He read out a list of vendors, then Mr. Ieyoub asked if there were any more questions; Councilwoman Luvertha August began to explain how she has sat in separate meetings (4), and they led her to believe different things in different meetings [about the project]. She also expressed that she was uncomfortable making a decision either way because she had not had enough time to make a decision. Mrs. August also stated that some of the vendors on the list had no idea what they were talking about or had said? “I’m not affiliated with that.” Mrs. August said,” It disturbs me…, I feel like I’m on a carousel. It disturbs me because I don’t feel like I’ve gotten all the information I should have…”
Mrs. August also expressed that the procedure for how this came about this time is different than it usually happens with small informative meetings and also pointed out that the petition was signed by many people out of state. The petition was up for a month and garnered just under 100 signatures. Mrs. August also stated that this would set a precedent.
“It sounds good, don’t get me wrong; it sounds very good, but I’ve had too many changes thrown at me with changes made during the process, and I just don’t think I have enough to make a yay or no tonight, I’d like to know more about it.”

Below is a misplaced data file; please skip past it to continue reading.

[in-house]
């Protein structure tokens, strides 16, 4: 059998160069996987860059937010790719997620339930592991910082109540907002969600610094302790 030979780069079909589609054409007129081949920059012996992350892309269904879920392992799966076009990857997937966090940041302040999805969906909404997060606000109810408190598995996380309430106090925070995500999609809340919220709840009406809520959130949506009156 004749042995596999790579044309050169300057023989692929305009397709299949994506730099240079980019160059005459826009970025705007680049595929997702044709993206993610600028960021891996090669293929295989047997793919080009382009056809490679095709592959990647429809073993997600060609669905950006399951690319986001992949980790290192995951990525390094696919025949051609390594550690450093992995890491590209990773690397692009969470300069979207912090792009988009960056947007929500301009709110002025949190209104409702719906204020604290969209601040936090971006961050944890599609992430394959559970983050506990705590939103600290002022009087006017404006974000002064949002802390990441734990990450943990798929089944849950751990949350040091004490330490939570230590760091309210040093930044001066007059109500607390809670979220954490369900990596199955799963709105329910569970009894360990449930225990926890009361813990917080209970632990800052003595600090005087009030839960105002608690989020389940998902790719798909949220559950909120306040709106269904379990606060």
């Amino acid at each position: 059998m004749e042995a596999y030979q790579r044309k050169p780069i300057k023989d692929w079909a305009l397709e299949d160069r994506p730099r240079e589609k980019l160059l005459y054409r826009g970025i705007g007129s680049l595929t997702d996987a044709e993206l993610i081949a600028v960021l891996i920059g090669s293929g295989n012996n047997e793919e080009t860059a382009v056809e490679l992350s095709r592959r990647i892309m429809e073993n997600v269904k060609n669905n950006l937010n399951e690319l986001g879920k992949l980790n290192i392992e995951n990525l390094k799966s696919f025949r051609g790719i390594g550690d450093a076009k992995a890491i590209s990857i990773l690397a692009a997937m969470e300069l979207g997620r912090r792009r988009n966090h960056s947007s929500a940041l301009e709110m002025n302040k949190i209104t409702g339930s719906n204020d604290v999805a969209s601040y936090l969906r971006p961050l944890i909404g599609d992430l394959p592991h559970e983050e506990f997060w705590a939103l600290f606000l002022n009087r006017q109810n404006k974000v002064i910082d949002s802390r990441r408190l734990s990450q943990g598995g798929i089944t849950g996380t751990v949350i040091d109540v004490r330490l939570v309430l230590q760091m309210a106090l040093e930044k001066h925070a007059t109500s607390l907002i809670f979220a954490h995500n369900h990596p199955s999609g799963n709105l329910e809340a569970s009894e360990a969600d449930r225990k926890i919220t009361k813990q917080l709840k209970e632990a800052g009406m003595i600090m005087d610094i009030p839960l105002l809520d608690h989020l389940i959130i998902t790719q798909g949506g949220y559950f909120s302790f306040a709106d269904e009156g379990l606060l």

There was more debate about how much information was given and follow up questions council members had about the project.
The first to speak in favor was Mr. Tony Royster, who spoke passionately about giving back to the community and how Mr. Darbonne had answered his call for help with his back-to-school program. He said the community should come together and support efforts to improve the community. He told the council,” This should be a unanimous decision and an affirmative for this program …”
Mr. Mike Livings spoke in opposition to granting the properties to the AACCLC. “Why would you support the AACCLC, they have been registered in the state since ’93, and yet they haven’t done anything for the community,” he said.
He described how the non-profit group has no track record or any accomplishments and has helped no families though having been around since 1993. He also asked if the city was able to carve out a block of land for this group, why can’t it do this for citizens, and went on to describe how hard it is for citizens to get adjudicated property. He referenced HR960, Rep. Wilford Carters’ bill that would have helped give a group an opportunity to develop and improve the city,” He spoke about the calls that came from the administration of the city of Lake Charles to a Sulphur representative, who killed the bill. The rep said he was receiving calls from Lake Charles government officials and some citizens concerning the bill.